Far too often, discussions of efforts to mitigate the worst effects of global warming bog down under an argument that is simultaneously factual and irrelevant: there's no single solution. Solar power (or wind, or nuclear, or sonofusion) is not going to be sufficient to replace all coal and oil use. Efficiency won't improve fast enough. Sequestration can't bury enough CO2. These are all true, but only in isolation. The solution that will work comes not as a single bolt from the blue, but from a combination of multiple, varied efforts.
Princeton's Robert Socolow has captured this beautifully in a concept he calls "stabilization wedges."
With stabilization wedges, a multitude of projects, from efficiency to de-carbonization to sequestration and more, combine to reduce overall carbon emissions, a task that at times can seem impossible. Individually, the wedges are difficult but achievable. As Scolow is quoted by the Economist, this approach "decomposes a heroic challenge (eliminating the emissions in the stabilisation triangle) into a limited set of merely monumental tasks."
Socolow's model for stabilization attempts to prevent a doubling of the amount of carbon emissions by 2050 by stabilizing at the current rate of 7 gigatons of carbon/year, globally. This is sufficient to prevent the kinds of disastrous results arising from a much higher CO2 concentration, but would have to be followed by further efforts to reduce emissions once stabilized. Socolow argues that we have more than enough different ways to achieve this goal, with current technologies and practices, and that the real question becomes not "can we do it?" but "what are the best ways to do it?"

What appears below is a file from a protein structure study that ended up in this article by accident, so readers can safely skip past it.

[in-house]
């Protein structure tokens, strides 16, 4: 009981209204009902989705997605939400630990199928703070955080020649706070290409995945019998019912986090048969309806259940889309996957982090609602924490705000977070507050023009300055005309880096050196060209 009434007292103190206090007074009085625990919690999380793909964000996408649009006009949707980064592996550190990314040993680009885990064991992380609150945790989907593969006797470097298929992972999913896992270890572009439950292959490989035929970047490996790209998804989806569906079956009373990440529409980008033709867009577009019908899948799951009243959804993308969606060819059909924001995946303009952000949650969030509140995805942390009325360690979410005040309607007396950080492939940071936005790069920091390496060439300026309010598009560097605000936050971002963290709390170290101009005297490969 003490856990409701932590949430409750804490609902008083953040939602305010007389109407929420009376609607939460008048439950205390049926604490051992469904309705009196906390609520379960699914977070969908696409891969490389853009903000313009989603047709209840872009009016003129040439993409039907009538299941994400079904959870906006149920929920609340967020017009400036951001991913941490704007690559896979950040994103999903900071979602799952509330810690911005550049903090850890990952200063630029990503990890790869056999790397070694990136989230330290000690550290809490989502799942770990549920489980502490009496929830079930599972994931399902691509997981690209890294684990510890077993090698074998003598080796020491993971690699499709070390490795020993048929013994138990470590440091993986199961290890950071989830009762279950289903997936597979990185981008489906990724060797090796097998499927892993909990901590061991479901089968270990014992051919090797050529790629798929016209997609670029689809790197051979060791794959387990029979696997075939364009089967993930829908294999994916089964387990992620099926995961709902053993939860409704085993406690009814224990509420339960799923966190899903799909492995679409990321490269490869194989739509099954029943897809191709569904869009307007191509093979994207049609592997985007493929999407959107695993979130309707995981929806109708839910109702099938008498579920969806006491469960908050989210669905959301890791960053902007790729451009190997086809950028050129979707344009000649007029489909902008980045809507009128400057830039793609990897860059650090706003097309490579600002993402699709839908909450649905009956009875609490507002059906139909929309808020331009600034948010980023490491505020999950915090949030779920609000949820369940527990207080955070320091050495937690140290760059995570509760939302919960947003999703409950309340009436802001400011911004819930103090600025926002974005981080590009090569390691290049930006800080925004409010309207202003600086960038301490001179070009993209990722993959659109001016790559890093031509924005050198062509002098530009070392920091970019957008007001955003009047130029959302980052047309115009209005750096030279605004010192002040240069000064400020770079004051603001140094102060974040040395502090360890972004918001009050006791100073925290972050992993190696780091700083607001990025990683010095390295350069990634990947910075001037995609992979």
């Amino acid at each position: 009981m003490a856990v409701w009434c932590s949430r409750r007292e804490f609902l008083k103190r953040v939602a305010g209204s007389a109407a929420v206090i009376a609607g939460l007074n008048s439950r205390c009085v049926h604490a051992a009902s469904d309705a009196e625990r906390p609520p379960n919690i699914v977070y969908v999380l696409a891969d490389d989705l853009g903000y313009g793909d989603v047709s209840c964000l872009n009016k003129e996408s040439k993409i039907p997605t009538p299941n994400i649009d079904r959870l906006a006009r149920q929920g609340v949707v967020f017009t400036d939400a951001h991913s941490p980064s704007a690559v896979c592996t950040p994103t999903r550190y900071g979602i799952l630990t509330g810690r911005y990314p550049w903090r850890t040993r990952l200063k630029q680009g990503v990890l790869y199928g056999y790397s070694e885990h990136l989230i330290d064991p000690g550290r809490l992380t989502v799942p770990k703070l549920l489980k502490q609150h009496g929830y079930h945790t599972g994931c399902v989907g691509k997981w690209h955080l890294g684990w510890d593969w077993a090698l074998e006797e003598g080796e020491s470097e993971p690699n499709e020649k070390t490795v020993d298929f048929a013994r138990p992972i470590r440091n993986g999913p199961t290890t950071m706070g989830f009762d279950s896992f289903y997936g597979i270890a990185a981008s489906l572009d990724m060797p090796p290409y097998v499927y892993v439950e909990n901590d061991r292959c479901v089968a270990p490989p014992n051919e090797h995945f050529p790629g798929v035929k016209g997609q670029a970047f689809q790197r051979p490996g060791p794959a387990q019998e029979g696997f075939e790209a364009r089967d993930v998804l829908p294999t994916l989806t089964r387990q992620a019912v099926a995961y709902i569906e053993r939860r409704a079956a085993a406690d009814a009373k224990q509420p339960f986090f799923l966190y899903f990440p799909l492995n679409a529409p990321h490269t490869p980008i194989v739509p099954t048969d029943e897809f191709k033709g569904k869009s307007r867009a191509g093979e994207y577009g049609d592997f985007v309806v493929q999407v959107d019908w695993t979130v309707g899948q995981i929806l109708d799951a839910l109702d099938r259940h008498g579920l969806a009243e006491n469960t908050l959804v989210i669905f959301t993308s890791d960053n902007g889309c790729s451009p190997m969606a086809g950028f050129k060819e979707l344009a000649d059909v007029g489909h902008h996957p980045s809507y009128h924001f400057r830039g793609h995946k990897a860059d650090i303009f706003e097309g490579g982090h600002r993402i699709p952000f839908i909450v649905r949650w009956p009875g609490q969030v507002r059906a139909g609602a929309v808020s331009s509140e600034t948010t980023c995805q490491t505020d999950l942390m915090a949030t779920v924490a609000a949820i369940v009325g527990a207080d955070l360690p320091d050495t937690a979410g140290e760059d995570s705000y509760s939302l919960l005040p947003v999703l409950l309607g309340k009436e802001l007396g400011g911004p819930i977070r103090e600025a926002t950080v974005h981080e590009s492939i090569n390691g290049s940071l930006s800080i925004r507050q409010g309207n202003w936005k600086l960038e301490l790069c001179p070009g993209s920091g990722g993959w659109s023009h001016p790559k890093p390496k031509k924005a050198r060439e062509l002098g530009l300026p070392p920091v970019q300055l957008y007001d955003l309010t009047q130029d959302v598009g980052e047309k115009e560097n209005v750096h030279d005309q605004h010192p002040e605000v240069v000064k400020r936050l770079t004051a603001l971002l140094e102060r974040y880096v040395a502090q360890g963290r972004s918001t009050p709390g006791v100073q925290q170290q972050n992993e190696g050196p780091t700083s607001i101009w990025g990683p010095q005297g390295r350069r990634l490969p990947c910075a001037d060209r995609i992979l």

Soclow, along with research partner Stephen Pacala, introduced the concept of stabilization wedges in a 2004 paper in Science. That paper lists 15 different wedges, covering topics such as vehicle efficiency, carbon capture, and renewable power. Princeton's Carbon Mitigation Initiative (CMI) website lists the same 15 wedge options in a slightly different configuration, along with detailed discussions of what each would entail. Readers will note that the wedge items don't include changes to how urban environments are structured, adoption of sustainable agriculture (aside from "conservation tillage"), or energy efficiency of anything other than vehicles and buildings. The stabilization wedge concept, in short, is not a "bright green" approach, but a crystallization of what's possible with relatively mainstream ideas.